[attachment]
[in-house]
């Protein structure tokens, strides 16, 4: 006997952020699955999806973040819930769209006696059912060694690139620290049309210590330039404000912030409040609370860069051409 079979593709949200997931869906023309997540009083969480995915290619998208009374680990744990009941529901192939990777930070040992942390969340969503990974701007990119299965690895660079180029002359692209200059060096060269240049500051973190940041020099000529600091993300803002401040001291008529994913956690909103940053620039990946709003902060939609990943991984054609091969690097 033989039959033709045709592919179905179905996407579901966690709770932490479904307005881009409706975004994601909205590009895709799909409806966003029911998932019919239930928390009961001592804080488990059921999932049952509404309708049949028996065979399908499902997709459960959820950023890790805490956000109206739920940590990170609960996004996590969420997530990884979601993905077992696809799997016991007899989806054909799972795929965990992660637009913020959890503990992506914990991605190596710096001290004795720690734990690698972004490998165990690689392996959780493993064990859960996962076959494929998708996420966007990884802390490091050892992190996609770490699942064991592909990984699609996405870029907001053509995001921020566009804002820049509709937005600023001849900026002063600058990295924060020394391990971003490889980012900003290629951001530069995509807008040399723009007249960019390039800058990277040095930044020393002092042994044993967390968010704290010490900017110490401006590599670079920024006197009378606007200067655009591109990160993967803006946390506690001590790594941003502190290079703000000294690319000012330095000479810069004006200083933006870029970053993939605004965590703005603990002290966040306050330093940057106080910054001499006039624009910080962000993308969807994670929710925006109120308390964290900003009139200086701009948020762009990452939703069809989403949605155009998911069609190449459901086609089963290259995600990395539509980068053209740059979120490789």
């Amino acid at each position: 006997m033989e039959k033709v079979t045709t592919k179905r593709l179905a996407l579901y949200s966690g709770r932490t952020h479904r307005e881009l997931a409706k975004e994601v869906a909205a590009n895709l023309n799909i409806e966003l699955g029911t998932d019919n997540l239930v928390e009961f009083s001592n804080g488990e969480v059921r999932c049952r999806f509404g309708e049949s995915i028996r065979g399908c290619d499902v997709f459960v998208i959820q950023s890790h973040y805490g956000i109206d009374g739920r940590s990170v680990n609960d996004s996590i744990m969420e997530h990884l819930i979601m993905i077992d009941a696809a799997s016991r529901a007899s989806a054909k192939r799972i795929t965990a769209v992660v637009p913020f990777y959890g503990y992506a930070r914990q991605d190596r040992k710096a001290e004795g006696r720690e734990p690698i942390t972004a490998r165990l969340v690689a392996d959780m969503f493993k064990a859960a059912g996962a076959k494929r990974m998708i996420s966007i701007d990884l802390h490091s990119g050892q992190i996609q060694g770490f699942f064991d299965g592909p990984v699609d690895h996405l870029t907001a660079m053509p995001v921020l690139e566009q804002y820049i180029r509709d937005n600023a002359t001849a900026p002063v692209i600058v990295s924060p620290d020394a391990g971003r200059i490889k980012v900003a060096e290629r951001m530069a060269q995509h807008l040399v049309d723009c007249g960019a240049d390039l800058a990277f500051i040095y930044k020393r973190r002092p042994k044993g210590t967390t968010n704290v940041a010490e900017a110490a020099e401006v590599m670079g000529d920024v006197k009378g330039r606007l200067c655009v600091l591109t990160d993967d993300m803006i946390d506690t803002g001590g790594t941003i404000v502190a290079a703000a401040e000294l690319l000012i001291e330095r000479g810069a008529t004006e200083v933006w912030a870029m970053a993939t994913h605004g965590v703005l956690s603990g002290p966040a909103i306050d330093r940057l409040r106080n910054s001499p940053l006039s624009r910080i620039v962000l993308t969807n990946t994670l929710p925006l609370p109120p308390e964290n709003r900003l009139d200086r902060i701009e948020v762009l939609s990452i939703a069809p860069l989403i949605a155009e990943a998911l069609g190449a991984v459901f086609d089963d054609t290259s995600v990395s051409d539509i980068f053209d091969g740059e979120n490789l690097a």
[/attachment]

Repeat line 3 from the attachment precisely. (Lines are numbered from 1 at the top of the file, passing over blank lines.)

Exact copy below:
């Amino acid at each position: 006997m033989e039959k033709v079979t045709t592919k179905r593709l179905a996407l579901y949200s966690g709770r932490t952020h479904r307005e881009l997931a409706k975004e994601v869906a909205a590009n895709l023309n799909i409806e966003l699955g029911t998932d019919n997540l239930v928390e009961f009083s001592n804080g488990e969480v059921r999932c049952r999806f509404g309708e049949s995915i028996r065979g399908c290619d499902v997709f459960v998208i959820q950023s890790h973040y805490g956000i109206d009374g739920r940590s990170v680990n609960d996004s996590i744990m969420e997530h990884l819930i979601m993905i077992d009941a696809a799997s016991r529901a007899s989806a054909k192939r799972i795929t965990a769209v992660v637009p913020f990777y959890g503990y992506a930070r914990q991605d190596r040992k710096a001290e004795g006696r720690e734990p690698i942390t972004a490998r165990l969340v690689a392996d959780m969503f493993k064990a859960a059912g996962a076959k494929r990974m998708i996420s966007i701007d990884l802390h490091s990119g050892q992190i996609q060694g770490f699942f064991d299965g592909p990984v699609d690895h996405l870029t907001a660079m053509p995001v921020l690139e566009q804002y820049i180029r509709d937005n600023a002359t001849a900026p002063v692209i600058v990295s924060p620290d020394a391990g971003r200059i490889k980012v900003a060096e290629r951001m530069a060269q995509h807008l040399v049309d723009c007249g960019a240049d390039l800058a990277f500051i040095y930044k020393r973190r002092p042994k044993g210590t967390t968010n704290v940041a010490e900017a110490a020099e401006v590599m670079g000529d920024v006197k009378g330039r606007l200067c655009v600091l591109t990160d993967d993300m803006i946390d506690t803002g001590g790594t941003i404000v502190a290079a703000a401040e000294l690319l000012i001291e330095r000479g810069a008529t004006e200083v933006w912030a870029m970053a993939t994913h605004g965590v703005l956690s603990g002290p966040a909103i306050d330093r940057l409040r106080n910054s001499p940053l006039s624009r910080i620039v962000l993308t969807n990946t994670l929710p925006l609370p109120p308390e964290n709003r900003l009139d200086r902060i701009e948020v762009l939609s990452i939703a069809p860069l989403i949605a155009e990943a998911l069609g190449a991984v459901f086609d089963d054609t290259s995600v990395s051409d539509i980068f053209d091969g740059e979120n490789l690097a």